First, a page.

WASHINGTON — As a child in New Delhi and other cities of India’s northern Plains, Pratima Dharm moved easily through a kaleidoscopic swirl of religions and cultures.
“My neighbors were Muslims, my neighbors were Jews, Buddhists, Jains, Hindus, Christians,” she said. “My close friends in school represented all the different faith groups, and it never occurred to me then that we were different or there was anything strange about it.”
She feels the same decades later. The U.S. Army, where she holds the rank of captain, and the United States itself, where she immigrated just months before the 9/11 attacks, were founded on the idea that people can be united while worshipping differently, she said.
Dharm, 40, has been named the first Hindu chaplain to serve the Department of Defense. Hinduism, with nearly a billion adherents worldwide — but fewer than 1,000 active servicemembers, according to Pentagon statistics — was the largest of the world faiths not represented by a chaplain.
Though the Army hasn’t yet publicized her appointment, the rumor has spread among Hindu servicemembers around the world. And Dharm, a chaplain on the medical staff at Walter Reed Army Medical Center, has started getting emails from them.
“I’m already on the job,” she said. “There’s this tremendous sense of hope and relief that there is someone who understands their story at a deeper level, coming from the background I do.”
Still, most of her time at Walter Reed is spent reaching across faiths to minister to anyone who needs it. That’s a key responsibility of military chaplains, she said.
“Some of them come back having lost their buddies, some of them come back having lost their limbs, and things have changed for them forever,” she said. “To be able to sit down and show compassion for soldiers I have never met before is part of the message of Christ as well as [the Hindu teachings] of Vedanta.”
Dharm speaks easily of Christian teachings. A unique aspect of her story is that until this year, she wore the cross of a Christian chaplain on her battle fatigues. When she started on active duty in 2006, she was endorsed by the Pentecostal Church of God, based in Joplin, Mo.
But she’s now sponsored by Chinmaya Mission West, a Hindu religious organization that operates in the United States. A Washington, D.C.-area religious teacher who interviewed her for the organization before giving her an endorsement said her multifaith background is an advantage.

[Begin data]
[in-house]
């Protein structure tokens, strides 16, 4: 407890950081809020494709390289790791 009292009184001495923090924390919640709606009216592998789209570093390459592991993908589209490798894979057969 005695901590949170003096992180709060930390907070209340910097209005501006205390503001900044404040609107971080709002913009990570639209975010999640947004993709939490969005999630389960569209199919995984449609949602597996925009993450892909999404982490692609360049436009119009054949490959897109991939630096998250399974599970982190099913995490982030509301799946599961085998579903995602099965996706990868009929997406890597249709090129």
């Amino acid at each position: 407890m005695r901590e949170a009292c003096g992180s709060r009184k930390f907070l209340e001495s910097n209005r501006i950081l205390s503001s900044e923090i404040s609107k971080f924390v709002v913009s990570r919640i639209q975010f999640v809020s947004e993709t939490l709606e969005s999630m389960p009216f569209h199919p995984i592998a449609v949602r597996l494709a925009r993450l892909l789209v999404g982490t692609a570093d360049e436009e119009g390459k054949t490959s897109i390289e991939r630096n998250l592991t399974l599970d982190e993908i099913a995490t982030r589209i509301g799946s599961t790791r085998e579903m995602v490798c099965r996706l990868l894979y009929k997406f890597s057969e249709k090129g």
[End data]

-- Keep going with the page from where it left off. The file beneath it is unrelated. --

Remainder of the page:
“She knows Christian theology, and she has a great grasp of Hindu theology,” said Kuntimaddi Sadananda of Chinmaya Mission’s Washington center. “This means she can help everyone.”
She didn’t convert from Christianity to Hinduism, she said.
“I am a Hindu,” she said. “It’s how I was raised and in my heart of hearts, that’s who I am.”
But — and perhaps it is hard for some Western Christians to understand — she hasn’t rejected Christianity either.
“In Hinduism, the boundaries are not that strict,” she said. “It is to base your life on the Vedantic traditions, and you can be a Christian and follow the Vedantic traditions.”
An Indian-American Army Reserve veteran said that during his years in the service, he was always comfortable meditating in Christian services and talking to non-Hindu chaplains about spiritual matters.
“Hinduism has a strong interfaith philosophy,” said Chaturbhuj Gidwani.
But having a Hindu chaplain available, even if only by email, will make one important group very happy — military mothers who want to make sure their children can practice their faith properly. Sometimes that means explaining cultural fine points.
“Mothers would ask, can you give proper rites to the soldiers?” he said. “For example, if I die, I don’t want to be buried, I want to be cremated. I don’t want to eat beef, I want vegetarian food.”
The Air Force officer who led the Pentagon action group that established Chinmaya West as a chaplain endorsing agency said Dharm’s story is testimony to American pluralism and democracy.
“I get emotional when I talk about it,” said Lt. Col. Ravi Chaudhary, a cargo plane pilot and acquisitions officer. “When you consider Pentagon bureaucracy ... when people here saw that in a fundamental way this is an expression of American values, people moved so quickly to accomplish this.”
Dharm spent a year at a forward operating base near Mosul, Iraq, in 2007 and 2008. She received a Bronze Star and an Army Commendation Medal, among other awards, but the most important thing she came home with was a deeper understanding of what Army chaplains are there for.
It isn’t to advocate for their own faiths, but to bind up the wounded spirits soldiers of any background receive in the brutality of battle.
“You learn to grieve with someone you don’t know on a deep level,” Dharm said. “You watch someone die in front of you and comfort the soldier left behind who had a connection to that person.
“Things of that nature you don’t learn in seminary.”